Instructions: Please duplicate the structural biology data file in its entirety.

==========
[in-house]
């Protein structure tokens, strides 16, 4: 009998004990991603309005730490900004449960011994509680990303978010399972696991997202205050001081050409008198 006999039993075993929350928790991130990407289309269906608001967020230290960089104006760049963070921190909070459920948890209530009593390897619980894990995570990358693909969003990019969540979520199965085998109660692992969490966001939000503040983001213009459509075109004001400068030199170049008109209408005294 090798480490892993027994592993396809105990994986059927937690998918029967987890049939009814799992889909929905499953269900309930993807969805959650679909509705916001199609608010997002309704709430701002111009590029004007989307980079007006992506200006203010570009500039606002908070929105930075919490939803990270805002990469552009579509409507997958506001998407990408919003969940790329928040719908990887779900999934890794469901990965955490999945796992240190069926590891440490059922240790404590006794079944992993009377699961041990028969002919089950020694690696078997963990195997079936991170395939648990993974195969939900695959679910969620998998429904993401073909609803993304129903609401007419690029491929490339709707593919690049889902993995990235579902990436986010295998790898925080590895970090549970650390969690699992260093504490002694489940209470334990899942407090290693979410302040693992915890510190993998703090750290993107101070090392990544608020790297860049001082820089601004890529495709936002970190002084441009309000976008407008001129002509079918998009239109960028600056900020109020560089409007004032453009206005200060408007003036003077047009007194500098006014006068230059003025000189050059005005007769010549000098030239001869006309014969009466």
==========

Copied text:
[in-house]
């Protein structure tokens, strides 16, 4: 009998004990991603309005730490900004449960011994509680990303978010399972696991997202205050001081050409008198 006999039993075993929350928790991130990407289309269906608001967020230290960089104006760049963070921190909070459920948890209530009593390897619980894990995570990358693909969003990019969540979520199965085998109660692992969490966001939000503040983001213009459509075109004001400068030199170049008109209408005294 090798480490892993027994592993396809105990994986059927937690998918029967987890049939009814799992889909929905499953269900309930993807969805959650679909509705916001199609608010997002309704709430701002111009590029004007989307980079007006992506200006203010570009500039606002908070929105930075919490939803990270805002990469552009579509409507997958506001998407990408919003969940790329928040719908990887779900999934890794469901990965955490999945796992240190069926590891440490059922240790404590006794079944992993009377699961041990028969002919089950020694690696078997963990195997079936991170395939648990993974195969939900695959679910969620998998429904993401073909609803993304129903609401007419690029491929490339709707593919690049889902993995990235579902990436986010295998790898925080590895970090549970650390969690699992260093504490002694489940209470334990899942407090290693979410302040693992915890510190993998703090750290993107101070090392990544608020790297860049001082820089601004890529495709936002970190002084441009309000976008407008001129002509079918998009239109960028600056900020109020560089409007004032453009206005200060408007003036003077047009007194500098006014006068230059003025000189050059005005007769010549000098030239001869006309014969009466």